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From Safety to Savings: A Heavy Construction Equipment Blog

If your business works with construction, you deal with a lot of heavy equipment. If you want advice on how to save money on your equipment, you should check out my posts. I plan to write about everything from hiring versus buying, to troubleshooting to reduce repairs, to handling repairs yourself. I also plan to write about other aspects of heavy machinery use such as safety. I ultimately hope that my ideas guide you toward creating a leaner, more productive, more efficient, less expensive, and more profitable business. My ideas are geared toward everyone from newbies to experts in the field of construction.

From Safety to Savings: A Heavy Construction Equipment Blog

The Essentials of Crane Life: What to Look for When Buying or Renting an Older Crane

by Fred Gutierrez

If you need to add a crane to your work site and are looking for an older—and thus cheaper—one that your crew will operate (as opposed to one with which the crane company provides an operator), you're going to have to be careful about what's included in the operator cab because older models might not have all of the amenities that newer models have. Chances are that the models you see won't be too old, but you still need to be sure you're not forgetting anything.


Crane operators have to sit in a tiny cab for a long time, so that cab needs to be ergonomic, from the controls to the seat. Make sure the seat provides lower back support and that there is enough room for the operator to stand up or stretch out his or her legs. The control panel needs to be at a good height so that the operator doesn't have to strain his or her neck to see everything.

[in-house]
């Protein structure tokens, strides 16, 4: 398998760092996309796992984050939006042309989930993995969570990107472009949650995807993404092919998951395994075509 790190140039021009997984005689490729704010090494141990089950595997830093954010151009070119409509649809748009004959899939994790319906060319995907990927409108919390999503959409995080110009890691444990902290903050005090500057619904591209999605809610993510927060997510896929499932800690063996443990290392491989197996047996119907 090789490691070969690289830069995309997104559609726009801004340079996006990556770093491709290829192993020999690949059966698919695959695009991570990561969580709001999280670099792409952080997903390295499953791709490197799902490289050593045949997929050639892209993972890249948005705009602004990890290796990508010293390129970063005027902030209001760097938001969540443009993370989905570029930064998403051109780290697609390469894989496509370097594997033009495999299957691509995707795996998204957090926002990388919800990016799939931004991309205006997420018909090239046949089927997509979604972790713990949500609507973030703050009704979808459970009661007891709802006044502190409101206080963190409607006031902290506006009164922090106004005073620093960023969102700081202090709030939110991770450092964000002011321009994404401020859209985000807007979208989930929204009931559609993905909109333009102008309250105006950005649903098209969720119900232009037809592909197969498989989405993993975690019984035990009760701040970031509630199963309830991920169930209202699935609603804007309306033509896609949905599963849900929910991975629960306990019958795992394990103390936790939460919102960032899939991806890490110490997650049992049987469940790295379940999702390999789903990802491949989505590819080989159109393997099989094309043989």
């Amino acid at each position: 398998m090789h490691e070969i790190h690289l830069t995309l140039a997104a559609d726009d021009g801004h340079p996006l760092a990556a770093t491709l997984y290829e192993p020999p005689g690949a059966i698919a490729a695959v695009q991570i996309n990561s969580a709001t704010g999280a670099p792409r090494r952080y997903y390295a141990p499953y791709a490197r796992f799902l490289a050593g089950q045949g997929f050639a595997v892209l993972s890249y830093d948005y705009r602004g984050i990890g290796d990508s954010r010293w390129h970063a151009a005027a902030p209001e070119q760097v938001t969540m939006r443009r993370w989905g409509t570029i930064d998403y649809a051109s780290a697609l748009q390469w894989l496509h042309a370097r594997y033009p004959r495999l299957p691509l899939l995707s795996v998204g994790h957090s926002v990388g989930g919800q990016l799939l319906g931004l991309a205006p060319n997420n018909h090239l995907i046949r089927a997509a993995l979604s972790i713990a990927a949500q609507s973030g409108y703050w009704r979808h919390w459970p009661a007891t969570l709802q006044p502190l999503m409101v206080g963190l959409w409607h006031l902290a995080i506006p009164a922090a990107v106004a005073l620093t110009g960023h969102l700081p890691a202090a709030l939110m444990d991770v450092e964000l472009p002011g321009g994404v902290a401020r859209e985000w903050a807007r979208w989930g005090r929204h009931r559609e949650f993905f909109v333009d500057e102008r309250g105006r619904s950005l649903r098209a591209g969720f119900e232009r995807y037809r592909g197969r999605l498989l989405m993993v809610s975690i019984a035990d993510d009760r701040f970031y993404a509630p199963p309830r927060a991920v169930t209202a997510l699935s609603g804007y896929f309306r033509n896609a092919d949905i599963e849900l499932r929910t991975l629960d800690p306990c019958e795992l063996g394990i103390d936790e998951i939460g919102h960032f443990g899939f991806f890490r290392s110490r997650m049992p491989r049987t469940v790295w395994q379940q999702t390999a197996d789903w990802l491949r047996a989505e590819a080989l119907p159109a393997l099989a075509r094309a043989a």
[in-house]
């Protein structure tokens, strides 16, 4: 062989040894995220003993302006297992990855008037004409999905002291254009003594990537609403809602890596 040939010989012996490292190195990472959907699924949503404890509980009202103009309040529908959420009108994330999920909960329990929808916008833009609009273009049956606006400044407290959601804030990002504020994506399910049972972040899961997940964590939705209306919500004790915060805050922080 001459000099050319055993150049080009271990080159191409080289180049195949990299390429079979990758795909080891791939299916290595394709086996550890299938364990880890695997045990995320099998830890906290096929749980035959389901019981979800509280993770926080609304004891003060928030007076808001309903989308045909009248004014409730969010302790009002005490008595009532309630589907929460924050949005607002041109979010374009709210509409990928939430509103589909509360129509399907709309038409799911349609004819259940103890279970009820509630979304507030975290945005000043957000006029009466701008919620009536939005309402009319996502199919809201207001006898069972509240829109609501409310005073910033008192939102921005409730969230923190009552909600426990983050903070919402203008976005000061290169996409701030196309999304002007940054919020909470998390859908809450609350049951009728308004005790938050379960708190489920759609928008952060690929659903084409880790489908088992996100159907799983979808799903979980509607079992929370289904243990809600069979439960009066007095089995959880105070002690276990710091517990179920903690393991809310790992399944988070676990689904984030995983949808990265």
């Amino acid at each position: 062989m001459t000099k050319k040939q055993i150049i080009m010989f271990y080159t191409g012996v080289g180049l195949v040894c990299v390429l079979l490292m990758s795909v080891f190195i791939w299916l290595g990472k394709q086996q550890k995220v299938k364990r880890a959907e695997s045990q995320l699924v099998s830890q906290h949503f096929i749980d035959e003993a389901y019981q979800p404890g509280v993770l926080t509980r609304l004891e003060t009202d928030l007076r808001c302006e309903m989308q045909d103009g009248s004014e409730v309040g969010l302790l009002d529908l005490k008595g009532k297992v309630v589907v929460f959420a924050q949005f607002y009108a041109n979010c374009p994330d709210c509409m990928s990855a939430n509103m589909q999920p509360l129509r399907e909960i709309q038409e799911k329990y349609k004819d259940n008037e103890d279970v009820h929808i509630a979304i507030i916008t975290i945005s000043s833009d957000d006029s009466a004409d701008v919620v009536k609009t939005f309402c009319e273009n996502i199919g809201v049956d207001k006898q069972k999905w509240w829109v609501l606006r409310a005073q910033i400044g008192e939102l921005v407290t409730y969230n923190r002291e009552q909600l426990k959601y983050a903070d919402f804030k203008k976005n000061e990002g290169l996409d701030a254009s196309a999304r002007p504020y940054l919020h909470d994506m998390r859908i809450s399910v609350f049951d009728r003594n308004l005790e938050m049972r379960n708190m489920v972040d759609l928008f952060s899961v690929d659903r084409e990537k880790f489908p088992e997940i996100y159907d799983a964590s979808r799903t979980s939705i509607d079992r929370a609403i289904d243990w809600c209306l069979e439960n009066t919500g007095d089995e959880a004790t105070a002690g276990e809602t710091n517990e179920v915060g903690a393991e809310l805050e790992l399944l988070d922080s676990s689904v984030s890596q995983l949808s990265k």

Heating, Cooling, and Ventilation

The cab has to have heating built in. Do not think you can add a space heater. If there is a window, see whether it is big enough—and the frame strong enough—for you to add a window air-conditioning unit that is properly strapped in. At a minimum there should be a couple of windows or vents to provide a cross breeze on a hot day.

Food and Drink

Crane cabs are small, but many have enough room for a small personal fridge. Some require the fridge be on the platform right outside the door; ensure that there is enough space so that you can strap down the fridge securely if it has to go outside. You should also have enough room to store water bottles for the operator, as dehydration can make someone sleepy.

Storage Room

Speaking of storing bottles, you'll have to have enough room to store empty bottles for bathroom use. Remember that crane operators can't just walk out of the crane to use the bathroom, and it's not unusual for them to have to rig up a system involving empty bottles, as questionable as that sounds. Ensure they have room to store a couple of those.

A crane company such as A C Jones Trucking Inc should be able to give you specifications for each cab and show you how long it would take to access the cab from the ground. Your crane operator should be as comfortable as possible.